You can find a talented designer anywhere and for cheap. The problem is that not all designers really know how to design the UX (User-Experience). A great design with a poor UX is like matching with a 10 on Tinder and only getting 1 word responses to your lengthy and creative questions. Ugh… So, what makes a good UX Design? I am glad you asked.
Number One. How the user feels.
The feeling your users have while interacting with your website is the first and most important part of creating a good UX. If a real human person has any sort of struggle with your website, the user experience is poor. If they feel even slightly stupid for not being able to find what they are looking for, the user experience is poor. If they feel anything other than comfortable while perusing your website, the user experience is poor.
Number Two. How the user feels.
No, I did not make a typo. How the user feels is that important. Let me give you an example of a terrible user experience. You need to buy some new undies, you’re getting older, it happens. You enter a department store, the door has a handle so you pull it, the door opens. Your expectations were met, so far so good. You shop around, you pay, you are ready to leave. The same door you entered from has a handle on the inside, you pull it. It doesn’t open. WHY DOES IT HAVE A HANDLE IF YOU ARE SUPPOSED TO PUSH! It should have a plate so I physically can’t pull on it and look like some dolt who doesn’t know how doors work.
Number Three. How the user feels.
Are you annoyed yet? I am. And thus, this list of 3 things that are all the same is now displaying another example of a poor User Experience. If you are even slightly annoyed, THAT is why UX is the most important part of good design.
Now that we know the importance of good UX Design, let’s talk about what it takes to get there.
How to get the perfect User Experience.
The way we do it at Avenue 25 is by first becoming experts in your business. We spend the time to really understand what you do, how you do it, and who you do it for. We are experts at putting ourselves in your shoes. And once we understand what your user’s wants and needs are we can develop user profiles that allow us to not just think of the user in general terms, but understand their specific perspective. We can then focus on the most important parts of the User Experience:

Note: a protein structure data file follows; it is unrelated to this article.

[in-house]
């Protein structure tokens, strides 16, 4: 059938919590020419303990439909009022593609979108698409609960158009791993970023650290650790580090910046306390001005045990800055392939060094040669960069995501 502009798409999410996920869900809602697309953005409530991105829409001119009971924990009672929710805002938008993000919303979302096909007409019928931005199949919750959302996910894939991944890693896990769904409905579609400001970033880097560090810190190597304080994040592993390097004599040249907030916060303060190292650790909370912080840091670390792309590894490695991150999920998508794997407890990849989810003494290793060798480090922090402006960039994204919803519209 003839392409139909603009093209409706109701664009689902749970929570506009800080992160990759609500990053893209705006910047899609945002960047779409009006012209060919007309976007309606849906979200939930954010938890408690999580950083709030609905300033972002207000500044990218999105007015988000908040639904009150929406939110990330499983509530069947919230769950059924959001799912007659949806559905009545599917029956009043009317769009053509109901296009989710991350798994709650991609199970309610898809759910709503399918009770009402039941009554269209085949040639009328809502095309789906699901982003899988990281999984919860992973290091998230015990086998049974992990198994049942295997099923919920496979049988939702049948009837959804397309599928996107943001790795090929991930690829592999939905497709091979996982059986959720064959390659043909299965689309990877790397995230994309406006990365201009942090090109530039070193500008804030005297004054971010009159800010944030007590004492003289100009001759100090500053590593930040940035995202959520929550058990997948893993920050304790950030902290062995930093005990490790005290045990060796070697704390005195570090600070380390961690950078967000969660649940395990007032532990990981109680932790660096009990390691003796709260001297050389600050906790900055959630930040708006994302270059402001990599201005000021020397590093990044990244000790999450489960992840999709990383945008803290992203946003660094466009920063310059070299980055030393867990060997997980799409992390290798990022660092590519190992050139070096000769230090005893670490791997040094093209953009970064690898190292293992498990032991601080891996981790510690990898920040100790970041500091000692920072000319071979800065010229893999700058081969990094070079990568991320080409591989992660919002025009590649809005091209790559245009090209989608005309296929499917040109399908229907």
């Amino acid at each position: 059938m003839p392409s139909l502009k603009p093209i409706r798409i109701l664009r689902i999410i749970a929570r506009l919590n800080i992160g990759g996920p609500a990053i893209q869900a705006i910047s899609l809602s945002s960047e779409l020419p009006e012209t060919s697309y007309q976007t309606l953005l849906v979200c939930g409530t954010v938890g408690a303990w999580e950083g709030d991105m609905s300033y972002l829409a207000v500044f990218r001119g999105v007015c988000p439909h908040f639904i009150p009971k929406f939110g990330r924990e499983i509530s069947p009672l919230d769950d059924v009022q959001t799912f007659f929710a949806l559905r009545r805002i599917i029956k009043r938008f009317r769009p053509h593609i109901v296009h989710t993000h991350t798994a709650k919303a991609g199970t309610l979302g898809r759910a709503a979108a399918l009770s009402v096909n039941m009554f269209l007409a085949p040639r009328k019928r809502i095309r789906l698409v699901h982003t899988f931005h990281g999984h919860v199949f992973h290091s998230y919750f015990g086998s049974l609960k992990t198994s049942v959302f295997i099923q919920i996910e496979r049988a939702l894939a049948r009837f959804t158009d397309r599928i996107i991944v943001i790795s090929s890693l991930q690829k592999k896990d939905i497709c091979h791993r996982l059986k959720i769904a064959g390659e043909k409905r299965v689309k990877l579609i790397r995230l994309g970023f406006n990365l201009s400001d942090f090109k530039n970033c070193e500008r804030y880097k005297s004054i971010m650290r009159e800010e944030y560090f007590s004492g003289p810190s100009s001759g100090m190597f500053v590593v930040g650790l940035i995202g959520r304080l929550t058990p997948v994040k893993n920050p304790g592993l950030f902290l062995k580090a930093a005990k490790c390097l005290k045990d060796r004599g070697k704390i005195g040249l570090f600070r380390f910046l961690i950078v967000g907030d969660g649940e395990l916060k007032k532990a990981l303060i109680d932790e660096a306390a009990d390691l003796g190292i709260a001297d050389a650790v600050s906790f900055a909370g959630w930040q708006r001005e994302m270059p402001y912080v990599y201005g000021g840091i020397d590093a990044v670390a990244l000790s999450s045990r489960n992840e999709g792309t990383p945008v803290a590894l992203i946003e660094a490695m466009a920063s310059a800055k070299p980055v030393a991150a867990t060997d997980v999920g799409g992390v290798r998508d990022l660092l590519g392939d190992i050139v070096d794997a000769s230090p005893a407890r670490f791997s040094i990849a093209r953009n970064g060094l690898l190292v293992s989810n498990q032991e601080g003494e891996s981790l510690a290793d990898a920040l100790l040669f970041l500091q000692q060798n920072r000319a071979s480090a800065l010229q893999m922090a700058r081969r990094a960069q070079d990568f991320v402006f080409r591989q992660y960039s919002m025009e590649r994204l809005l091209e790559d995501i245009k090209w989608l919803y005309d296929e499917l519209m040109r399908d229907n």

The visual design. This is what you see. The colors, layout, textures, etc. It does need to be pretty.
The organizational structure. This is the sitemap. It’s how the content is organized. Is it by service, or by market, or both? Is all content easily accessible, or is everything 3 clicks away?
The content. This pertains to both graphics and text. What the user reads and sees needs to correlate and most importantly, be useful.
The interface. The user controls need to be intuitive. Don’t create a new way to scroll the page. Follow standards. Would you be frustrated if the navigation menu was only at the bottom of the page? What if you had to use the search feature to find the phone number?
The functionality. You should only have functionality that you need. If all 5 pages of your website are in the navigation, you don’t need a search feature. If the chat operator is going to ask me for my name and reason I’m chatting, I shouldn’t have had to enter it on the previous screen.
Satisfaction. This goes back to how the user feels. Satisfaction is key. The user needs to feel like they accomplished what they needed to. The found what they were looking for, gained information, or accomplished a task. User satisfaction is the key to a great website.
Are you convinced?
If you haven’t been able to perfect your user experience, let us help. We love a challenge.